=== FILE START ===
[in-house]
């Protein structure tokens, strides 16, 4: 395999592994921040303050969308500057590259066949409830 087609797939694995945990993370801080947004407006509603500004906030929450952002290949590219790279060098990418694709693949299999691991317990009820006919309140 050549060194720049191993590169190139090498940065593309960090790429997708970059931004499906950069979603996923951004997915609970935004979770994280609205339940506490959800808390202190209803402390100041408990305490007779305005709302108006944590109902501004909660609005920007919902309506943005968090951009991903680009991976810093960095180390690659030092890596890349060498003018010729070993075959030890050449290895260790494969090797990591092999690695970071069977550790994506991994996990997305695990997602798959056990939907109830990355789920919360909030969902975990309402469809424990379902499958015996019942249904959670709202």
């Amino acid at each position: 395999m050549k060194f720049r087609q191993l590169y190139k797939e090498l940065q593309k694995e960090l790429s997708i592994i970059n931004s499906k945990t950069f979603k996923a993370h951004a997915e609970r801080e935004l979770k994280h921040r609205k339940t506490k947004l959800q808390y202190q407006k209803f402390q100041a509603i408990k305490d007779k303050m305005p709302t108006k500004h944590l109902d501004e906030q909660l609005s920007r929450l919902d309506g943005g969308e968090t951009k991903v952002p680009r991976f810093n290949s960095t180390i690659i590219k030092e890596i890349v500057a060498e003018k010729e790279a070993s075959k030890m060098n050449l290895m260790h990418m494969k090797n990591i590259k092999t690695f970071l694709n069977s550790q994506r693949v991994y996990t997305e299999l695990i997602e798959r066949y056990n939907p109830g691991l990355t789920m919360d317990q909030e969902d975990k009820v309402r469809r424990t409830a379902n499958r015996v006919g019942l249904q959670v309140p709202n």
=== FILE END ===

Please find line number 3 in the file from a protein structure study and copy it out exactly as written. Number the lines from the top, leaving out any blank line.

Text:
């Amino acid at each position: 395999m050549k060194f720049r087609q191993l590169y190139k797939e090498l940065q593309k694995e960090l790429s997708i592994i970059n931004s499906k945990t950069f979603k996923a993370h951004a997915e609970r801080e935004l979770k994280h921040r609205k339940t506490k947004l959800q808390y202190q407006k209803f402390q100041a509603i408990k305490d007779k303050m305005p709302t108006k500004h944590l109902d501004e906030q909660l609005s920007r929450l919902d309506g943005g969308e968090t951009k991903v952002p680009r991976f810093n290949s960095t180390i690659i590219k030092e890596i890349v500057a060498e003018k010729e790279a070993s075959k030890m060098n050449l290895m260790h990418m494969k090797n990591i590259k092999t690695f970071l694709n069977s550790q994506r693949v991994y996990t997305e299999l695990i997602e798959r066949y056990n939907p109830g691991l990355t789920m919360d317990q909030e969902d975990k009820v309402r469809r424990t409830a379902n499958r015996v006919g019942l249904q959670v309140p709202n």